In 1775, 90 British soldiers encountered 400 rebels at the bridge you see in the distance below. The British told the rebels to stand down — to put down their arms — but the rebels did not, and instead one of the British soldiers fired a shot at the 400. And thus began the Revolutionary War.
We got lost for a while — going up and down these slippery steps — trying to find the bridge.
Kristen decided it would be a good place to take pictures.
It really isn’t a remarkable place and it isn’t guarded as if it’s the place where this nation began. In fact, it isn’t guarded at all. After some roaming, we found this statue, which is of the man who fired the first shot:
I mentioned to Kristen that I couldn’t believe we lived 20 minutes away from here, mostly because as a kid I dreamt of visiting this place. This was a world that only existed in textbooks and Schoolhouse Rock, but now we were alone at the bridge and it was normal — almost obscenely so.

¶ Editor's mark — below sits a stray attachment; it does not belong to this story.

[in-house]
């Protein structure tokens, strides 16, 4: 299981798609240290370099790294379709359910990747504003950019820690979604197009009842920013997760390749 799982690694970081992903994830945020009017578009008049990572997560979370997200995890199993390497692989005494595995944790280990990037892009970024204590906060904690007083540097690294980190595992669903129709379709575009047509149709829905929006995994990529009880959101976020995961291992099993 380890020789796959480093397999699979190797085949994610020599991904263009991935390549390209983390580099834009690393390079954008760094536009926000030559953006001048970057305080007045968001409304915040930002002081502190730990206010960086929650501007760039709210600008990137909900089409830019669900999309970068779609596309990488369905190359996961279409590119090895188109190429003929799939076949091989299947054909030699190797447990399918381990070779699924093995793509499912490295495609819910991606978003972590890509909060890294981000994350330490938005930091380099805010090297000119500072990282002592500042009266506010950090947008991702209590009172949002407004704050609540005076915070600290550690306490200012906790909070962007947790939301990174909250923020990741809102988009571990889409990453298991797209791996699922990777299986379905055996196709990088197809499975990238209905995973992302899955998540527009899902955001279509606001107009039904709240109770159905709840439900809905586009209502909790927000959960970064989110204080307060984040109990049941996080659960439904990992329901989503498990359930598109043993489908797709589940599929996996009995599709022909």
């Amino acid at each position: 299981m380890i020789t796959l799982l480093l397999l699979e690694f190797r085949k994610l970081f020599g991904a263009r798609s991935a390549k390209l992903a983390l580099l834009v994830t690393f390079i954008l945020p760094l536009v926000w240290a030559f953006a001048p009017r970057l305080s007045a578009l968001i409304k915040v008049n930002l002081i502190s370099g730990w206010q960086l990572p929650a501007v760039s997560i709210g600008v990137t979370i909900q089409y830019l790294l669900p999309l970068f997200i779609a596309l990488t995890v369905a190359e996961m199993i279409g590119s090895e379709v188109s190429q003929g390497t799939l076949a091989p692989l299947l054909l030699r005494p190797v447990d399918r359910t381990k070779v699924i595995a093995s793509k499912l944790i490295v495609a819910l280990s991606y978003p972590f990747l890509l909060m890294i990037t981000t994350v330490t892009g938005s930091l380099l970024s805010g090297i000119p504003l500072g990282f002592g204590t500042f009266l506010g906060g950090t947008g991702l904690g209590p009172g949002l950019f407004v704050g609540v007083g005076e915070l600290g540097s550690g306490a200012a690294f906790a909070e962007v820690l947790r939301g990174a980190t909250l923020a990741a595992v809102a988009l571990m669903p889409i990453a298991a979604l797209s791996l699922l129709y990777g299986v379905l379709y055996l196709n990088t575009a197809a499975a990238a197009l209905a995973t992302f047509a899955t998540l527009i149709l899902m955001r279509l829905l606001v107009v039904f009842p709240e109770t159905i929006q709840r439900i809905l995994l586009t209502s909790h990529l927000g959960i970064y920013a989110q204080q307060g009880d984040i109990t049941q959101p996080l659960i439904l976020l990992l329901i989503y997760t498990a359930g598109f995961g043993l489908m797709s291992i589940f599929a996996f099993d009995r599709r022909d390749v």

I’ve been to places that are important because they are glorified, not the other way around. But this place was neither glorified nor important; it just was.
In fact, this place was entirely undisturbed. A woman was walking her dog, a father and son were meandering toward the bridge. But otherwise, there was no indication that this place was anything special. It looked like every other New England historical site with a bridge, a plaque and everyone else walking right by it.
It’s the same feeling I got at the Metropolitan Museum of Art when I was alone in a room, looking at a Monet, with no one to tell me how to feel or what to do. Or the feeling I got when standing in the middle of Allen Fieldhouse, arguably the most sacred place in college basketball, with the lights off and no one around to yell at me for getting the floor muddy.
I like these moments because humans like to decide what’s important and what’s not, and it’s nice to remember that we do such a thing.